The descent was pretty uneventful, and I love watching the lights of the boats shimmer over the harbour. A short taxi to the terminal and the first leg to Europe was over.
Laying over in Singapore
The beauty of flying "direct" with BA
is that you can leave your cabin luggage on board. I took a light backpack and went exploring in this 90 minute stopover. We were parked at Gate 25 at the far end of Terminal 1, and it was a bit of a walk to get to the main shopping mall area, not to mention T2
. I was quite disappointed to see there were few aircraft at this time of the evening, and even SQ
was a bit deserted. Not a whole lot of spotting to be had tonight!
2nd sector - Singapore to London
Cleared security and came back to the gate about 30 minutes prior to departure time. I can't understand why the "holding area" (I can't think of a better term!) seems to have less seats than seats on the aircraft - still, standing up before sitting down for a 14 hour sector isn't a bad idea.
Resettled into 28B. The plane would be full for this sector. I could only spy a few spare seats in J, WTP was completely full and I couldn't make out any empty seats in Y.
Doors closed and the aircraft was pushed back on time. It was a very long and boring taxi (over the famous bridge) for take-off. This time you can really tell the flight was full and we were in for a very long flight - it took forever for the 744 to rotate and lift off, as the usual vapour trails on the wing formed.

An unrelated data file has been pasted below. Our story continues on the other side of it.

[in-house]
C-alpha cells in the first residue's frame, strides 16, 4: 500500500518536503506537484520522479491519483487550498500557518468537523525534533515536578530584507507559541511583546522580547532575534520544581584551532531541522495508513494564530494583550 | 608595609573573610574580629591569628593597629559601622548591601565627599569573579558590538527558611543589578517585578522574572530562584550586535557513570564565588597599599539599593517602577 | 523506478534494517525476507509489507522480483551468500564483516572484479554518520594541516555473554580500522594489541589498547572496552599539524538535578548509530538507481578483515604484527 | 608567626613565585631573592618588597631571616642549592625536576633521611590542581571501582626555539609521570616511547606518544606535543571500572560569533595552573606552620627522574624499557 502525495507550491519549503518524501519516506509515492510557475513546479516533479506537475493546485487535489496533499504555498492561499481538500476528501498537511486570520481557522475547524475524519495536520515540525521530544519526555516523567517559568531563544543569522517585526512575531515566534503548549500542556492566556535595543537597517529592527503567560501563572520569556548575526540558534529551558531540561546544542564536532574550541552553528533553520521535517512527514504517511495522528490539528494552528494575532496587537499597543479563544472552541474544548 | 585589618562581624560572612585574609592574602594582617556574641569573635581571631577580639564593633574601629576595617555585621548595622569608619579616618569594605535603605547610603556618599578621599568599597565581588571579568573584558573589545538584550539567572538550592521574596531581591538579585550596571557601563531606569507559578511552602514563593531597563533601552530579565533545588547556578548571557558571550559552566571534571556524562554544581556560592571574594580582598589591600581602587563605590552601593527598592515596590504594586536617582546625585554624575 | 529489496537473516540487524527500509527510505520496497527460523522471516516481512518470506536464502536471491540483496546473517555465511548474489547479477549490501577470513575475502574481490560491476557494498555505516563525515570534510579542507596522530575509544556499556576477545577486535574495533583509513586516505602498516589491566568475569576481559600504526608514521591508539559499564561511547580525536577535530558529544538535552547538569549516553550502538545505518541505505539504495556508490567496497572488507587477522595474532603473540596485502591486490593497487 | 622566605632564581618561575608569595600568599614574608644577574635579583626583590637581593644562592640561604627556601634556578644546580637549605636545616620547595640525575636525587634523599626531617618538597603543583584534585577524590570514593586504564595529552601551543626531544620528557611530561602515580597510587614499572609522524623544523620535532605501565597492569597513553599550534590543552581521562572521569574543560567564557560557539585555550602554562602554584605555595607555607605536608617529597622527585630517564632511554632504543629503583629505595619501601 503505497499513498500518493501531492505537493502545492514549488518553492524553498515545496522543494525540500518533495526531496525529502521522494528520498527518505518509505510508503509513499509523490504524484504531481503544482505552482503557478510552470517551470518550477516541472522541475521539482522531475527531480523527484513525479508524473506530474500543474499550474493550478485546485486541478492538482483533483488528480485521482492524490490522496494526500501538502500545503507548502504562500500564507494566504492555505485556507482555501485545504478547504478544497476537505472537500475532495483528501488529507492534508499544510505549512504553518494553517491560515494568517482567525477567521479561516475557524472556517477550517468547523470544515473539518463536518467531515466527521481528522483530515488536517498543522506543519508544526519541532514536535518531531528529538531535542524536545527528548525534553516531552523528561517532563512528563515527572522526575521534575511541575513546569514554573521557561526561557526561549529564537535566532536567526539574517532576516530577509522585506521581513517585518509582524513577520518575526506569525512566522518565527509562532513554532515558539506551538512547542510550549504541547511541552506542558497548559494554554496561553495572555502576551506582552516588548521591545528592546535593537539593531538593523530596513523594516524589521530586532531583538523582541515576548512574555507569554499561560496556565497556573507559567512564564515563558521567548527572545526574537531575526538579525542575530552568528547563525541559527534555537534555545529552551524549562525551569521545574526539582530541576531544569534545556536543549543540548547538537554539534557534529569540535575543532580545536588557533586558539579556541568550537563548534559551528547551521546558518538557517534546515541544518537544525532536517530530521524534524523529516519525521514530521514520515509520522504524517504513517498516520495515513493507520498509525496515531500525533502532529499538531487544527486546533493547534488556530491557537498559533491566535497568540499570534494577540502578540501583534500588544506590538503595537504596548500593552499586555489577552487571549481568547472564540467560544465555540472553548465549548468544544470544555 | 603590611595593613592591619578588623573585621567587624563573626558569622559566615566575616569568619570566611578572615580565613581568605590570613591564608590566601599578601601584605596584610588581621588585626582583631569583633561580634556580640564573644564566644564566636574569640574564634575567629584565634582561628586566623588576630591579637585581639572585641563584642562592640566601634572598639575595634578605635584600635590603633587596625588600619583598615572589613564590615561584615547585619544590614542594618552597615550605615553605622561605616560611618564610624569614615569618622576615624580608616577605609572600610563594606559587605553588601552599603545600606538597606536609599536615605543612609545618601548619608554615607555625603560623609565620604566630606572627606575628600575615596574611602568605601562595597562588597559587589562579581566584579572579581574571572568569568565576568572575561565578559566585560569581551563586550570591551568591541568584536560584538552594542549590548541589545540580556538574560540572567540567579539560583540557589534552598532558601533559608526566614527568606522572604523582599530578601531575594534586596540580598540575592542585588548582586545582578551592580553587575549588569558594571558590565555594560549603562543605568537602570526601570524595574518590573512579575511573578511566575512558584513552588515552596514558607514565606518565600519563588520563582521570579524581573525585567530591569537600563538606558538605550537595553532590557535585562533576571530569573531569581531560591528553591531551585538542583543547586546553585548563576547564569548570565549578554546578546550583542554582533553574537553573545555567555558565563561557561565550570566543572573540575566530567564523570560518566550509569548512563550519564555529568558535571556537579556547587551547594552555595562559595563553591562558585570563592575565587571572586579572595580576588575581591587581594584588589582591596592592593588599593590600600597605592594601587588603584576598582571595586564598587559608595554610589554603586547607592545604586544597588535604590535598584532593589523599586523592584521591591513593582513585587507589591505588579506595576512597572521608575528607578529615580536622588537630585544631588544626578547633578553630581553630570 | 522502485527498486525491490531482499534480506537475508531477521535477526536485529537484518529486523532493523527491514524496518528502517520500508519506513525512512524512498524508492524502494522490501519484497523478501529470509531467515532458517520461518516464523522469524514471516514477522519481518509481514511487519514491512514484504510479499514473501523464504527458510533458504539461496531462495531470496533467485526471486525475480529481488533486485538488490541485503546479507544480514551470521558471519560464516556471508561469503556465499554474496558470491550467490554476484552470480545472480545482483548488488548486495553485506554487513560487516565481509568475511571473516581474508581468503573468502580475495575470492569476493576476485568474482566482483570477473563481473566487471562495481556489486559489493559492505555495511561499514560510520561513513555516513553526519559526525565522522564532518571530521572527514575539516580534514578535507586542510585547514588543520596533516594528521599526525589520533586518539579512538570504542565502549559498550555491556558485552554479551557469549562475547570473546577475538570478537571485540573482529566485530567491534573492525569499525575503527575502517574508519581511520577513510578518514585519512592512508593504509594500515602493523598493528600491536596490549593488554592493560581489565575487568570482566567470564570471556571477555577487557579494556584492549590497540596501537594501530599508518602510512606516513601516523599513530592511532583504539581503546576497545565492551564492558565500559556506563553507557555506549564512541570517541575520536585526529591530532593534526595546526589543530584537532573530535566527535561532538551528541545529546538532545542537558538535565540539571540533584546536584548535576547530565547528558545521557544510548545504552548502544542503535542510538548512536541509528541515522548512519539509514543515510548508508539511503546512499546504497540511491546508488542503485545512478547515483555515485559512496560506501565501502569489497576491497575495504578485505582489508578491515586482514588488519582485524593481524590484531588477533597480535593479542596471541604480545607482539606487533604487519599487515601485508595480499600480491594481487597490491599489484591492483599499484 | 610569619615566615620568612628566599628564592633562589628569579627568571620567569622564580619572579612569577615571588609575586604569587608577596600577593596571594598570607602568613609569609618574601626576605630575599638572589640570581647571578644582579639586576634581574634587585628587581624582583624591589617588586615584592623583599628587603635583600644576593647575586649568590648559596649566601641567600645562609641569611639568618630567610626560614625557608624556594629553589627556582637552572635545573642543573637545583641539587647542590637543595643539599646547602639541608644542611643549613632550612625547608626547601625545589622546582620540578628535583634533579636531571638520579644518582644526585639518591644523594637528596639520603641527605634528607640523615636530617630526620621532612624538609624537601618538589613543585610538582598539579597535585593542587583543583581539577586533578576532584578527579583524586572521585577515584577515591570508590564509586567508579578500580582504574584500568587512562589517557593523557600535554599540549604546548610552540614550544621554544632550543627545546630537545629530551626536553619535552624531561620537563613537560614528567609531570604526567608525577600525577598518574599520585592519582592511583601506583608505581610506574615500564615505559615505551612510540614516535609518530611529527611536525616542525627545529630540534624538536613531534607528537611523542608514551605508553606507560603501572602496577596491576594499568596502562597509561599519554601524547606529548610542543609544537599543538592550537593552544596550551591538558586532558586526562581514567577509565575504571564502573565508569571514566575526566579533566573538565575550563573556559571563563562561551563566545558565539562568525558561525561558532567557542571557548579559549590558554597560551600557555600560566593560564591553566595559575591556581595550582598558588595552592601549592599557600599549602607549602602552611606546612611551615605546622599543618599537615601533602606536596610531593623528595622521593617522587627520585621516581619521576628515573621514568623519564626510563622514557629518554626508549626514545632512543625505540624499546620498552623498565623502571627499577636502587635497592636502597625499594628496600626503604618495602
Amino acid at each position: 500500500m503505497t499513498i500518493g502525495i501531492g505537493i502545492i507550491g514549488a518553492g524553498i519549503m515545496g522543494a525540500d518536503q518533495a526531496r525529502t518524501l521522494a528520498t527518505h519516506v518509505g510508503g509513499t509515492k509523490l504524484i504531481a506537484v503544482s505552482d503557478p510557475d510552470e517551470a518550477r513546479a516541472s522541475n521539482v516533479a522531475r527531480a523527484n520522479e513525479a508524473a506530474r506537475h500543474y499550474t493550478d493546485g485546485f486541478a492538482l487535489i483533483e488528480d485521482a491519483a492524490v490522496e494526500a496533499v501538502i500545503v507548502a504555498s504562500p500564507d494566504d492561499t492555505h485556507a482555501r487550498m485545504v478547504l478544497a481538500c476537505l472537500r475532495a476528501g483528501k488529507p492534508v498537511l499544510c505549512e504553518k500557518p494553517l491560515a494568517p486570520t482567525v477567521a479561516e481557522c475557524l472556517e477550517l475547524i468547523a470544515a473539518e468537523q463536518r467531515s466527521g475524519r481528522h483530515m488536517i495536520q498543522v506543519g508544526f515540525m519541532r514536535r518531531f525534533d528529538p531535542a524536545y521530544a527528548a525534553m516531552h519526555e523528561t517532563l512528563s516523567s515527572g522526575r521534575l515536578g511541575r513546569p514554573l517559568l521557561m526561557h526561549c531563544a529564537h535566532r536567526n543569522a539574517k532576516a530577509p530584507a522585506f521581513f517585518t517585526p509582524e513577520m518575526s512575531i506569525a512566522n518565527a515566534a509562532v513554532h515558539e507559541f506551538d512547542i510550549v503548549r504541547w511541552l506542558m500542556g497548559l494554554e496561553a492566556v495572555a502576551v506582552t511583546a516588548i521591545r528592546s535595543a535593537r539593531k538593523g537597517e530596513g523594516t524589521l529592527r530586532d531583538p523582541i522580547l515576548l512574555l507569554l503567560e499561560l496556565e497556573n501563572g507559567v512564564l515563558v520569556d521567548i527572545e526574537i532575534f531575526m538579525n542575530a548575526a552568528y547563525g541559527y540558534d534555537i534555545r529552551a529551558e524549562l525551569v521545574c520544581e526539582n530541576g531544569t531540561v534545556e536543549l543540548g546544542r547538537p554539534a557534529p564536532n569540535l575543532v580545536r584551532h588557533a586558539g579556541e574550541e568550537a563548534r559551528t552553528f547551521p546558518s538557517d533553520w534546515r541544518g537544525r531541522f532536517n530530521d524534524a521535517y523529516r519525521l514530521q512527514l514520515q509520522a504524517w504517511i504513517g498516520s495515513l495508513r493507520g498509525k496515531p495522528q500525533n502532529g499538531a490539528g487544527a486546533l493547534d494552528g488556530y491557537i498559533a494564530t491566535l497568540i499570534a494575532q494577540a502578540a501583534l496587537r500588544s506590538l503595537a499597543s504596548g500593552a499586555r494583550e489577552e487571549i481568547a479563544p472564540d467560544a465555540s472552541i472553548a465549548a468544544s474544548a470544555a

The cabin crew were quite quick with drinks and meals this time around (perhaps they were warned about the impending rough ride ahead). Just as they served the WTP cabin with dinner (my special meal was some tasteless steamed fish fillet with a few slices of fruit for dessert) the plane started bouncing through some rather turbulent air, accompanied by a stunningly beautiful lightning show outside.
This went on for a while and the seat belt sign was switched on for the next hour. I think the crew served meals to everyone during this time. And you really couldn't fill your wine glass up with much without becoming very messy!!!
After the trays were collected the cabin lights were dimmed and it was time to grab some sleep, as it was now well after midnight Sydney time. Once again I was appreciative of the exit row seat as I reclined back and stretched out.